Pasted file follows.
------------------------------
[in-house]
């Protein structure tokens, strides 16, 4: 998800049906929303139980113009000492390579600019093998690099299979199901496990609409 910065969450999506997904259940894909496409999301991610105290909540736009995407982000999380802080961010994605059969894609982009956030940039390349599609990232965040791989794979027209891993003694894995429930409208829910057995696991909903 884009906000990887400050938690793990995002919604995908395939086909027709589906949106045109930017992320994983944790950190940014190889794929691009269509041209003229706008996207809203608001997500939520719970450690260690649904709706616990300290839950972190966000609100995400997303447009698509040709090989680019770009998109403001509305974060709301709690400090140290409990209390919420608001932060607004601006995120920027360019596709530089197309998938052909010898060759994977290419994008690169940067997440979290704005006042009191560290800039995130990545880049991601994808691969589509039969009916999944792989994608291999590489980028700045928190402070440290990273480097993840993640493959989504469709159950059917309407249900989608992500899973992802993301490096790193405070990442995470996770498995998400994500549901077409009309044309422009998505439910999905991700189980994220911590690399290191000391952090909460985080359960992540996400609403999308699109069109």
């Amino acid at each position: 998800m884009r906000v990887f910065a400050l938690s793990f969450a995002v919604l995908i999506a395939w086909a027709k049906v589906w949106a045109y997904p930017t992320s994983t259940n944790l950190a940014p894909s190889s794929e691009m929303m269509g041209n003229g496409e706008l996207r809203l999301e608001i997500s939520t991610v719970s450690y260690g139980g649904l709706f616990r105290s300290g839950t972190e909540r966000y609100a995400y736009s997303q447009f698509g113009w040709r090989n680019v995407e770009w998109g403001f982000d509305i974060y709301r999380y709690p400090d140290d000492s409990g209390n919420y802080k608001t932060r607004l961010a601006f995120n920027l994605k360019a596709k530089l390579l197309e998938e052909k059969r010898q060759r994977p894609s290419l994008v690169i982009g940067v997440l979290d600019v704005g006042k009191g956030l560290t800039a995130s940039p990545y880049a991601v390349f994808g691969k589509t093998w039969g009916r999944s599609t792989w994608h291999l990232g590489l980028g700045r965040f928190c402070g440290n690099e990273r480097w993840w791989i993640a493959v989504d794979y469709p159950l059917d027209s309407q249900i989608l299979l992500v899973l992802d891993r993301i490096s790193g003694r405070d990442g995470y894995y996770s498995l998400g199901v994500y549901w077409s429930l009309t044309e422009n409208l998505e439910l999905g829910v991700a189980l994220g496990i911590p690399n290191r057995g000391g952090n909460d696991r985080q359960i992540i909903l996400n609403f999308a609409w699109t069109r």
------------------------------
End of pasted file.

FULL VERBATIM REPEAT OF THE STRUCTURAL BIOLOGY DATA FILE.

[in-house]
């Protein structure tokens, strides 16, 4: 998800049906929303139980113009000492390579600019093998690099299979199901496990609409 910065969450999506997904259940894909496409999301991610105290909540736009995407982000999380802080961010994605059969894609982009956030940039390349599609990232965040791989794979027209891993003694894995429930409208829910057995696991909903 884009906000990887400050938690793990995002919604995908395939086909027709589906949106045109930017992320994983944790950190940014190889794929691009269509041209003229706008996207809203608001997500939520719970450690260690649904709706616990300290839950972190966000609100995400997303447009698509040709090989680019770009998109403001509305974060709301709690400090140290409990209390919420608001932060607004601006995120920027360019596709530089197309998938052909010898060759994977290419994008690169940067997440979290704005006042009191560290800039995130990545880049991601994808691969589509039969009916999944792989994608291999590489980028700045928190402070440290990273480097993840993640493959989504469709159950059917309407249900989608992500899973992802993301490096790193405070990442995470996770498995998400994500549901077409009309044309422009998505439910999905991700189980994220911590690399290191000391952090909460985080359960992540996400609403999308699109069109």
């Amino acid at each position: 998800m884009r906000v990887f910065a400050l938690s793990f969450a995002v919604l995908i999506a395939w086909a027709k049906v589906w949106a045109y997904p930017t992320s994983t259940n944790l950190a940014p894909s190889s794929e691009m929303m269509g041209n003229g496409e706008l996207r809203l999301e608001i997500s939520t991610v719970s450690y260690g139980g649904l709706f616990r105290s300290g839950t972190e909540r966000y609100a995400y736009s997303q447009f698509g113009w040709r090989n680019v995407e770009w998109g403001f982000d509305i974060y709301r999380y709690p400090d140290d000492s409990g209390n919420y802080k608001t932060r607004l961010a601006f995120n920027l994605k360019a596709k530089l390579l197309e998938e052909k059969r010898q060759r994977p894609s290419l994008v690169i982009g940067v997440l979290d600019v704005g006042k009191g956030l560290t800039a995130s940039p990545y880049a991601v390349f994808g691969k589509t093998w039969g009916r999944s599609t792989w994608h291999l990232g590489l980028g700045r965040f928190c402070g440290n690099e990273r480097w993840w791989i993640a493959v989504d794979y469709p159950l059917d027209s309407q249900i989608l299979l992500v899973l992802d891993r993301i490096s790193g003694r405070d990442g995470y894995y996770s498995l998400g199901v994500y549901w077409s429930l009309t044309e422009n409208l998505e439910l999905g829910v991700a189980l994220g496990i911590p690399n290191r057995g000391g952090n909460d696991r985080q359960i992540i909903l996400n609403f999308a609409w699109t069109r």